Swedish dementia care holds its own in international comparison

25 March 2011

Staffan Karlsson (left) and Connie Lethin (right) interview patients, relatives and staff. Professor

Dementia care in Sweden is good on the whole, in the view of Professor Ingalill Rahm Hallberg, who has compared care in eight different countries. ”The main conclusion is that there is not a lot we can learn from the others; rather we must safeguard what we have built up here.”

Ingalill Rahm Hallberg is aware that relatives bear a lot of the burden of dementia, even in Sweden.

”But when they can’t manage anymore, we have a means-tested, publicly financed system that takes over”, she says.

This is not the case in many other EU countries. Especially in Eastern and Southern Europe, adult children are legally responsible for their parents with dementia, regardless of their own situation. In Estonia, even the grandchildren share the responsibility for their grandparents.

Sometimes daughters and daughters-in-law have to take on the work, sometimes a carer is employed. In Spain, for example, it has become more common to ‘import’ help in the form of women from Colombia, Ecuador and other poor countries. They have no training in how to care for people with dementia and often find themselves in the role of underpaid maids, trapped in the patients’ homes.

Ingalill Rahm Hallberg is no more enthusiastic about the German system, with a ‘care grant’ for each patient. This grant is not means-tested, and as a result, those who have millions in the bank or committed, locally based children receive the same amount as those who have neither money nor relatives. The care grant is also too small: if residential care is needed, the money does not go far.

The comparison of dementia care in different European countries is part of an EU project in which Lund University is responsible for part of the work. The Lund researchers will also do interviews to find out the experiences of patients, relatives and care staff (see related article). The work began last year with the fundamental task of finding a common nomenclature.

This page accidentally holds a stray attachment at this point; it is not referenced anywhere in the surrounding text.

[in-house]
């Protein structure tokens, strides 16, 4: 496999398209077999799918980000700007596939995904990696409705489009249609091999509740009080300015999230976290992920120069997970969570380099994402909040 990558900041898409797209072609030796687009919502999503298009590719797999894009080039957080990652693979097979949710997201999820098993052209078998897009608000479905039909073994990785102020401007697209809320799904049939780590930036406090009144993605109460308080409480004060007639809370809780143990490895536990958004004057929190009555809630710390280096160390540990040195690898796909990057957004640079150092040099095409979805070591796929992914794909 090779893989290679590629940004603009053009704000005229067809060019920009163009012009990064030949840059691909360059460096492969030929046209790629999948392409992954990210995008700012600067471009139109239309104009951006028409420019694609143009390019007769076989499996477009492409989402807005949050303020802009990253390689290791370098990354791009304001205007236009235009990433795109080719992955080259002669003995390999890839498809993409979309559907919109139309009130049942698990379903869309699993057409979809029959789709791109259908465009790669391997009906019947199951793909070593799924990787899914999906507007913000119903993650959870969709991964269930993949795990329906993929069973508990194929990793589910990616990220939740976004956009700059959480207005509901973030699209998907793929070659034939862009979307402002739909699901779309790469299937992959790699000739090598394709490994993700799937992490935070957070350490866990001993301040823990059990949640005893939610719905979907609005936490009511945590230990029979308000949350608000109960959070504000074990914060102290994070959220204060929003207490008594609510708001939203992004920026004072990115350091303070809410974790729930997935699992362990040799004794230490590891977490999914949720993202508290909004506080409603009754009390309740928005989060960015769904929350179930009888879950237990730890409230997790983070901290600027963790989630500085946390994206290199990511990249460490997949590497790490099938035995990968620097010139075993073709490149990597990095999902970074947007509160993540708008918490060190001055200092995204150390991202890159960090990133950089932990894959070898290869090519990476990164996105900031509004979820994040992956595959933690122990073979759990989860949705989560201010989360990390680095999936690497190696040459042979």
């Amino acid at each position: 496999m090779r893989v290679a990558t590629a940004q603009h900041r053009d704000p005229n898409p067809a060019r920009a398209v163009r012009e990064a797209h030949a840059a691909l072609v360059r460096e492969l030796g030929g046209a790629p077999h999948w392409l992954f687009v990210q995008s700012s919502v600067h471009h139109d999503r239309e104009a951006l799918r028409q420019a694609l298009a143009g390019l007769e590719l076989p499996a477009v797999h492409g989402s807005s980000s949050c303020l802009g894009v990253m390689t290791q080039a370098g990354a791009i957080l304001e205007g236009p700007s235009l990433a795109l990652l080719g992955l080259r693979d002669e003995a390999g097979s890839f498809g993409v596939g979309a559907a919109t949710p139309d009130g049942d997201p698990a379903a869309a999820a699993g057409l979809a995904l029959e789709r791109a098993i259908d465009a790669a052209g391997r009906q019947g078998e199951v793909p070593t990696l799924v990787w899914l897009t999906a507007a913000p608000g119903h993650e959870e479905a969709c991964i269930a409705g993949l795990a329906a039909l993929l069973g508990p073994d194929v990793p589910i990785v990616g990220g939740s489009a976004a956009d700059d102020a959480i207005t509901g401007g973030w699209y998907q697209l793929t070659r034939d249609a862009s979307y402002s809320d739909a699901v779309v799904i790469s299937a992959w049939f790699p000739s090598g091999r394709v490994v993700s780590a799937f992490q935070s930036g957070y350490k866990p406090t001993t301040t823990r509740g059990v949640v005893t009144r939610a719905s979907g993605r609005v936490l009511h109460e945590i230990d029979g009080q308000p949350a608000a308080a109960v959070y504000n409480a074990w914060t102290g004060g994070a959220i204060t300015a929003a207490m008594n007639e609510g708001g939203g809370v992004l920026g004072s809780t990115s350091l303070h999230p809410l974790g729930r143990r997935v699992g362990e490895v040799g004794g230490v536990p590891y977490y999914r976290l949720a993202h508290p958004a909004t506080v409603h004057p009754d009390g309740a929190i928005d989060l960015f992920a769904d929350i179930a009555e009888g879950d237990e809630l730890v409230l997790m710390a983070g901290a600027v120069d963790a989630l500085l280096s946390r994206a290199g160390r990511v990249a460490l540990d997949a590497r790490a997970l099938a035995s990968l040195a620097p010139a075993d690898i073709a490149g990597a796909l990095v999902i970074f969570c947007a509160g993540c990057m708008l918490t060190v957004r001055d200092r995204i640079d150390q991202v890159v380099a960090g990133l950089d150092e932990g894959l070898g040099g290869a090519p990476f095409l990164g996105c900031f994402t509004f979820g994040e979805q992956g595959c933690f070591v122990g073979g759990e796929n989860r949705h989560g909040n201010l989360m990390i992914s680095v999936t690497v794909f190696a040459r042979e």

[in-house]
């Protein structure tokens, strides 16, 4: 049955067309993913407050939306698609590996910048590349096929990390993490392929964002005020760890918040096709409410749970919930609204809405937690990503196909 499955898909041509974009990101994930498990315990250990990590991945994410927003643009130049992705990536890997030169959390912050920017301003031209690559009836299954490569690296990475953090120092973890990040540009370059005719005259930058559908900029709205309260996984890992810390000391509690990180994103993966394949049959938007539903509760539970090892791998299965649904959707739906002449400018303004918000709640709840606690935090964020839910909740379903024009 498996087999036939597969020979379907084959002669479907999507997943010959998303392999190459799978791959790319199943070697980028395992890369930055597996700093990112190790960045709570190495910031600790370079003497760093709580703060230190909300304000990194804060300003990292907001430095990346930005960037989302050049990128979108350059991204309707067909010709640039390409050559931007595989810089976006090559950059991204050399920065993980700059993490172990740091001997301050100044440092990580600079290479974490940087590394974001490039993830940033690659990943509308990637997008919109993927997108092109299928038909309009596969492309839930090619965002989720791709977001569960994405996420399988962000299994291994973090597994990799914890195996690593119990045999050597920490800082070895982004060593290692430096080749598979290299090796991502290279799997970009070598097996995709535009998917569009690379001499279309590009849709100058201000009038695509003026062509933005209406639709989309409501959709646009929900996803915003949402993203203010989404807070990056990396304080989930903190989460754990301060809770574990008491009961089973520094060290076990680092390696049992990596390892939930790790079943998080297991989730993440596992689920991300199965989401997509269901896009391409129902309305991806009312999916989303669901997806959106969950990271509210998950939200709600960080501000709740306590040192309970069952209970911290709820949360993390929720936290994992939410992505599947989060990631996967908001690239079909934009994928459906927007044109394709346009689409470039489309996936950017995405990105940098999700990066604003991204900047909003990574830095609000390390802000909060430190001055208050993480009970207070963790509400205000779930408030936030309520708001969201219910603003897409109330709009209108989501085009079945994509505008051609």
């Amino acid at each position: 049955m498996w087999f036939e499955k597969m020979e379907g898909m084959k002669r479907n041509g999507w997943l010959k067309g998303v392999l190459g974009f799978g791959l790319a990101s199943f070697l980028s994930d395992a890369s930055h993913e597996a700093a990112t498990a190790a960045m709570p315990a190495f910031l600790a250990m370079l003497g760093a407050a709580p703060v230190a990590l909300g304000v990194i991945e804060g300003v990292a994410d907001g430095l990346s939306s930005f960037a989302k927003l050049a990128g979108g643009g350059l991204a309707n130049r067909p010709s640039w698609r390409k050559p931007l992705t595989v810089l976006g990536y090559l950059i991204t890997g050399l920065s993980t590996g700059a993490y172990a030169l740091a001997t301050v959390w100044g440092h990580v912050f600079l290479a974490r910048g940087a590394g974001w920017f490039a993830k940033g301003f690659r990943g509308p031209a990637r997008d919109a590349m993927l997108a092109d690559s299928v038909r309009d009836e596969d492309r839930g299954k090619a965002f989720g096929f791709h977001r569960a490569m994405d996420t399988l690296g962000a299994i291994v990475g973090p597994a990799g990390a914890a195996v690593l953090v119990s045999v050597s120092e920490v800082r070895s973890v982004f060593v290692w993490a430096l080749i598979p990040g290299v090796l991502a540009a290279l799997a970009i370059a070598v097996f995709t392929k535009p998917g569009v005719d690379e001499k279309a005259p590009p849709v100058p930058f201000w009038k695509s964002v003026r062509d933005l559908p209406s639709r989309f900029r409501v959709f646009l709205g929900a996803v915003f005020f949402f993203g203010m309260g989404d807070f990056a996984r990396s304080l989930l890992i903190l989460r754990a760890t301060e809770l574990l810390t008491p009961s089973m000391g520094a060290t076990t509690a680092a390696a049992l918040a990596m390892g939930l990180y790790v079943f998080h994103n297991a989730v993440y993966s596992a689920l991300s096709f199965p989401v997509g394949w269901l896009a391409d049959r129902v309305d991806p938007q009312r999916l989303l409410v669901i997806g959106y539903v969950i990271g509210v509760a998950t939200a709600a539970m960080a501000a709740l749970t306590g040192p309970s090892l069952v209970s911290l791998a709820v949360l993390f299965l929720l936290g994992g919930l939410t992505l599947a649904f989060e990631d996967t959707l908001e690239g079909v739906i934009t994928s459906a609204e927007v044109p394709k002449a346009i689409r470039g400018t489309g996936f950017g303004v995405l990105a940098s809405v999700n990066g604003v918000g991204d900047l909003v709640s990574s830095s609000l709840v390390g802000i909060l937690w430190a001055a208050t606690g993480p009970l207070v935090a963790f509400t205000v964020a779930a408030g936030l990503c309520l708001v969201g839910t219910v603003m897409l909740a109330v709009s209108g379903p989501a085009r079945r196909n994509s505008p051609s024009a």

“We have to have words for what is offered in the eight countries that form part of the study. One question was what the Swedish term särskilt boende* was in English”, says project manager Staffan Karlsson from the Department of Health Sciences.

Once the glossary was complete, they went on to a make long list of care types. The participating countries then responded as to whether each type of care exists in their country, who receives it and from where. For example, is there any screening programme in primary care to identify people with dementia? Is there an established way of making a diagnosis or does each doctor do it in his or her own way? Can a dementia patient receive medication to slow the disease, and if so, is this only in the first stage of the disease or for the rest of their lives? How much training, advice and support do relatives receive?

On the latter point, all the countries studied fall short. In Sweden there is still a lot of work to do, according to Ingalill Rahm Hallberg.

“We should be better at recognising the important role of the relatives. We mustn’t place more of the burden on them – the municipalities must not reduce their home-help services, even if the economy worsens. On the contrary, we should incorporate an alarm system to provide an early warning when it gets too much for the relatives”, she says.

The EU project RightTimePlaceCare includes Sweden, Germany, the United Kingdom, Estonia, Finland, France, the Netherlands and Spain. It is not by chance that the project is starting now – with an ageing population in Europe it is very pertinent. In Sweden, over 18 per cent of the population are now over 65 and within a decade that figure will rise to 25 per cent. Nonetheless, Sweden is comparatively well off.

”Here, the age distribution has changed so slowly that we have been able to adapt to an increasing proportion of elderly people. In countries such as Italy and Spain, the average age has only risen in recent years. The development is much faster there, while the birth rate is lower. This is paving the way for problems in the future”, says Staffan Karlsson.

- Ingela Björck

Footnote: Särskilt boende is the Swedish care form for elderly people with dementia who can no longer live at home. It is usually a single room in a home with a shared dining room and 24-hour supervision. The English term chosen to describe this is a nursing home.